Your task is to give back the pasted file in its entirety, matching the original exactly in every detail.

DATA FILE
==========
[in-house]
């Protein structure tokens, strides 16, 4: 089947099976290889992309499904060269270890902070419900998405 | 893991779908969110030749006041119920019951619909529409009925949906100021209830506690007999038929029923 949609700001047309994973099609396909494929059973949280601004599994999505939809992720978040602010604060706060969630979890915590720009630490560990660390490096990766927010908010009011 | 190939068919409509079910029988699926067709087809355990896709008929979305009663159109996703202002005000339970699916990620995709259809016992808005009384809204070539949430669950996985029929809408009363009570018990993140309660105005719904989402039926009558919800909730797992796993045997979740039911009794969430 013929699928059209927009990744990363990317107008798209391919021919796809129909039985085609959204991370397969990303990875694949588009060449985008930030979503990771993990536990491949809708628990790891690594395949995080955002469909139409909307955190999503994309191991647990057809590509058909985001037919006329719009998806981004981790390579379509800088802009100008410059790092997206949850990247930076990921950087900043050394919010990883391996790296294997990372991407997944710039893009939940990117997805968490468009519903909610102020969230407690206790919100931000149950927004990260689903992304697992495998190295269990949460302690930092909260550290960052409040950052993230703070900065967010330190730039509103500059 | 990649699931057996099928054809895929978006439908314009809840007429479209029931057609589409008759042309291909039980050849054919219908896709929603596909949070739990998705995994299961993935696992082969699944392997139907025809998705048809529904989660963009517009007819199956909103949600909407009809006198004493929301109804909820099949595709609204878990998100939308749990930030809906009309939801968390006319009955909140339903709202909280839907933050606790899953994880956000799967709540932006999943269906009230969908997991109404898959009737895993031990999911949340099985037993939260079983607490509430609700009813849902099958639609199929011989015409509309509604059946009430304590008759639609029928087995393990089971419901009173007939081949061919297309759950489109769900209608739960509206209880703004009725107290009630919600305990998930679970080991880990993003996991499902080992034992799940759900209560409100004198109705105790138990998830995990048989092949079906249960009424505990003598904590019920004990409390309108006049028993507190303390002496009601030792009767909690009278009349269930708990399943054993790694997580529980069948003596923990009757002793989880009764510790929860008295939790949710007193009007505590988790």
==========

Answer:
[in-house]
């Protein structure tokens, strides 16, 4: 089947099976290889992309499904060269270890902070419900998405 | 893991779908969110030749006041119920019951619909529409009925949906100021209830506690007999038929029923 949609700001047309994973099609396909494929059973949280601004599994999505939809992720978040602010604060706060969630979890915590720009630490560990660390490096990766927010908010009011 | 190939068919409509079910029988699926067709087809355990896709008929979305009663159109996703202002005000339970699916990620995709259809016992808005009384809204070539949430669950996985029929809408009363009570018990993140309660105005719904989402039926009558919800909730797992796993045997979740039911009794969430 013929699928059209927009990744990363990317107008798209391919021919796809129909039985085609959204991370397969990303990875694949588009060449985008930030979503990771993990536990491949809708628990790891690594395949995080955002469909139409909307955190999503994309191991647990057809590509058909985001037919006329719009998806981004981790390579379509800088802009100008410059790092997206949850990247930076990921950087900043050394919010990883391996790296294997990372991407997944710039893009939940990117997805968490468009519903909610102020969230407690206790919100931000149950927004990260689903992304697992495998190295269990949460302690930092909260550290960052409040950052993230703070900065967010330190730039509103500059 | 990649699931057996099928054809895929978006439908314009809840007429479209029931057609589409008759042309291909039980050849054919219908896709929603596909949070739990998705995994299961993935696992082969699944392997139907025809998705048809529904989660963009517009007819199956909103949600909407009809006198004493929301109804909820099949595709609204878990998100939308749990930030809906009309939801968390006319009955909140339903709202909280839907933050606790899953994880956000799967709540932006999943269906009230969908997991109404898959009737895993031990999911949340099985037993939260079983607490509430609700009813849902099958639609199929011989015409509309509604059946009430304590008759639609029928087995393990089971419901009173007939081949061919297309759950489109769900209608739960509206209880703004009725107290009630919600305990998930679970080991880990993003996991499902080992034992799940759900209560409100004198109705105790138990998830995990048989092949079906249960009424505990003598904590019920004990409390309108006049028993507190303390002496009601030792009767909690009278009349269930708990399943054993790694997580529980069948003596923990009757002793989880009764510790929860008295939790949710007193009007505590988790």